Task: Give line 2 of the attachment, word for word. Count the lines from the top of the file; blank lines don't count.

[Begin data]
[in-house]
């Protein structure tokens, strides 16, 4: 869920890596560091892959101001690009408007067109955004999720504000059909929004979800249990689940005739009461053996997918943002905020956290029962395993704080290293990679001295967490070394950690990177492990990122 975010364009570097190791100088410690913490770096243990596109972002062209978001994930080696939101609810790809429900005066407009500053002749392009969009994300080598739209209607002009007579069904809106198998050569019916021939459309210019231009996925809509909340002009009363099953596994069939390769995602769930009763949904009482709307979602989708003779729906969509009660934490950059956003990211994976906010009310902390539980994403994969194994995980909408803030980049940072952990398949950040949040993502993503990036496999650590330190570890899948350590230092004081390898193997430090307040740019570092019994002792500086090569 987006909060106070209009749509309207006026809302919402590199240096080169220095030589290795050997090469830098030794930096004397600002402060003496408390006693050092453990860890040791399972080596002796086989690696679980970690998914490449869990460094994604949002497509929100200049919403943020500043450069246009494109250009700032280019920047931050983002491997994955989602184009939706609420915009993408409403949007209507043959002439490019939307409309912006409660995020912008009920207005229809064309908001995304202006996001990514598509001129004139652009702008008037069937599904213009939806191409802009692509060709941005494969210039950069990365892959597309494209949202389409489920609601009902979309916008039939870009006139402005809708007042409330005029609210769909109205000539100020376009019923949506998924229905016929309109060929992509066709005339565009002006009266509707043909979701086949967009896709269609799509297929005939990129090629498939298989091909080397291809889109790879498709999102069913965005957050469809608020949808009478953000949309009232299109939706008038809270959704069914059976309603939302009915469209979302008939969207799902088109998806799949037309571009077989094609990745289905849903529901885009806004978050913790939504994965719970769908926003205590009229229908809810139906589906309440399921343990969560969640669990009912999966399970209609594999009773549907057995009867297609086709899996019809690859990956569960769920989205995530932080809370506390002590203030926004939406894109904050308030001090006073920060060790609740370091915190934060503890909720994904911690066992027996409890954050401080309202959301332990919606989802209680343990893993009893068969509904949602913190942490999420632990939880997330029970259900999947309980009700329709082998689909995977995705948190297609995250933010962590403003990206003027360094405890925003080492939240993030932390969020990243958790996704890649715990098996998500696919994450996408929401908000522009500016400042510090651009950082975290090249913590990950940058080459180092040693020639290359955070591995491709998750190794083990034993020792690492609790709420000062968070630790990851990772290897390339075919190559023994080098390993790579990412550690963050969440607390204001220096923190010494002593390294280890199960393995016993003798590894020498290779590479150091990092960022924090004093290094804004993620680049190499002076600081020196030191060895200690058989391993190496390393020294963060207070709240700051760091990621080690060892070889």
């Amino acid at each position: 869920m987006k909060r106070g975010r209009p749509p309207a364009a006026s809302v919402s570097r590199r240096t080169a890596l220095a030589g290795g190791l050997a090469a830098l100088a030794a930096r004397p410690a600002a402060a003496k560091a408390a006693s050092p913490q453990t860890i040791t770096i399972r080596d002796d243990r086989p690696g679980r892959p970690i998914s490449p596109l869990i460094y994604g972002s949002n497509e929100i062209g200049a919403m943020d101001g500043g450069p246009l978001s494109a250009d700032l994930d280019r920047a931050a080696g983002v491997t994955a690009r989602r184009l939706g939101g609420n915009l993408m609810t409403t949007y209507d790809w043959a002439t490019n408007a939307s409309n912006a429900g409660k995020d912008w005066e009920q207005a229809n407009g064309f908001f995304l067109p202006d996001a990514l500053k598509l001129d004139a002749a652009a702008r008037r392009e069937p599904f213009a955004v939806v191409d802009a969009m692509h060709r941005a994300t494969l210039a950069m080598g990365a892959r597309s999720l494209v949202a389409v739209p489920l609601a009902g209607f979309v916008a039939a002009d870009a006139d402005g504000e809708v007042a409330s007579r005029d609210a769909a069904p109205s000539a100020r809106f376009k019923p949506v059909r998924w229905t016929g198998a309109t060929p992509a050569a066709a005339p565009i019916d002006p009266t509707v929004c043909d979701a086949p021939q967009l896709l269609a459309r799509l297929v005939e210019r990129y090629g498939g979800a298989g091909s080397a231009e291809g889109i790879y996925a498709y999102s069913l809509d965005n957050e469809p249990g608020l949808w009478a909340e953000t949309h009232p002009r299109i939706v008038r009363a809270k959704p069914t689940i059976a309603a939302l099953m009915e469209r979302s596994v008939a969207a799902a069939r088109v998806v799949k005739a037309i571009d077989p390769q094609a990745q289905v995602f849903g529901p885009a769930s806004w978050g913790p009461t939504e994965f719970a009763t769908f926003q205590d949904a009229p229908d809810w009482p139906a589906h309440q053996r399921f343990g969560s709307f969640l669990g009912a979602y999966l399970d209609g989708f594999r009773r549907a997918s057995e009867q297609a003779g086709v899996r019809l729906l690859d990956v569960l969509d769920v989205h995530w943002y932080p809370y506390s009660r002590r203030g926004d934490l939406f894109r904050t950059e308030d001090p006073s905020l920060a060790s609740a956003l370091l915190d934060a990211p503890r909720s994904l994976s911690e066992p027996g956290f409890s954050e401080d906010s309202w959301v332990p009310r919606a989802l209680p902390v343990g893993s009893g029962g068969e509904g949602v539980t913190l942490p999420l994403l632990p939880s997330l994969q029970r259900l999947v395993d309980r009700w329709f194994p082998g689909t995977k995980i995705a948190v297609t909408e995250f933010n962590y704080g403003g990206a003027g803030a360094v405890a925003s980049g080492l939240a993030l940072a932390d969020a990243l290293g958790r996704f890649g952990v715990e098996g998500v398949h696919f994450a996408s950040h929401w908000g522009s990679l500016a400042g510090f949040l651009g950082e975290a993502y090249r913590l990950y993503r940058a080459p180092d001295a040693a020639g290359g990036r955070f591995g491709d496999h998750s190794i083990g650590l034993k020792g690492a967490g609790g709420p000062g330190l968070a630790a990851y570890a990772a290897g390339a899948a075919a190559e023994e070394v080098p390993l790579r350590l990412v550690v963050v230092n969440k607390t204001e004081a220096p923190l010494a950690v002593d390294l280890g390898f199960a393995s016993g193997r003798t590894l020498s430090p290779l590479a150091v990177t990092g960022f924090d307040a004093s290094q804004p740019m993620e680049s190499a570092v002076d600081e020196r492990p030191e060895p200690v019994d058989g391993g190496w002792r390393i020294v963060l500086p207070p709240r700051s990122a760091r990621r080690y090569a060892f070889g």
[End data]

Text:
């Protein structure tokens, strides 16, 4: 869920890596560091892959101001690009408007067109955004999720504000059909929004979800249990689940005739009461053996997918943002905020956290029962395993704080290293990679001295967490070394950690990177492990990122 975010364009570097190791100088410690913490770096243990596109972002062209978001994930080696939101609810790809429900005066407009500053002749392009969009994300080598739209209607002009007579069904809106198998050569019916021939459309210019231009996925809509909340002009009363099953596994069939390769995602769930009763949904009482709307979602989708003779729906969509009660934490950059956003990211994976906010009310902390539980994403994969194994995980909408803030980049940072952990398949950040949040993502993503990036496999650590330190570890899948350590230092004081390898193997430090307040740019570092019994002792500086090569 987006909060106070209009749509309207006026809302919402590199240096080169220095030589290795050997090469830098030794930096004397600002402060003496408390006693050092453990860890040791399972080596002796086989690696679980970690998914490449869990460094994604949002497509929100200049919403943020500043450069246009494109250009700032280019920047931050983002491997994955989602184009939706609420915009993408409403949007209507043959002439490019939307409309912006409660995020912008009920207005229809064309908001995304202006996001990514598509001129004139652009702008008037069937599904213009939806191409802009692509060709941005494969210039950069990365892959597309494209949202389409489920609601009902979309916008039939870009006139402005809708007042409330005029609210769909109205000539100020376009019923949506998924229905016929309109060929992509066709005339565009002006009266509707043909979701086949967009896709269609799509297929005939990129090629498939298989091909080397291809889109790879498709999102069913965005957050469809608020949808009478953000949309009232299109939706008038809270959704069914059976309603939302009915469209979302008939969207799902088109998806799949037309571009077989094609990745289905849903529901885009806004978050913790939504994965719970769908926003205590009229229908809810139906589906309440399921343990969560969640669990009912999966399970209609594999009773549907057995009867297609086709899996019809690859990956569960769920989205995530932080809370506390002590203030926004939406894109904050308030001090006073920060060790609740370091915190934060503890909720994904911690066992027996409890954050401080309202959301332990919606989802209680343990893993009893068969509904949602913190942490999420632990939880997330029970259900999947309980009700329709082998689909995977995705948190297609995250933010962590403003990206003027360094405890925003080492939240993030932390969020990243958790996704890649715990098996998500696919994450996408929401908000522009500016400042510090651009950082975290090249913590990950940058080459180092040693020639290359955070591995491709998750190794083990034993020792690492609790709420000062968070630790990851990772290897390339075919190559023994080098390993790579990412550690963050969440607390204001220096923190010494002593390294280890199960393995016993003798590894020498290779590479150091990092960022924090004093290094804004993620680049190499002076600081020196030191060895200690058989391993190496390393020294963060207070709240700051760091990621080690060892070889």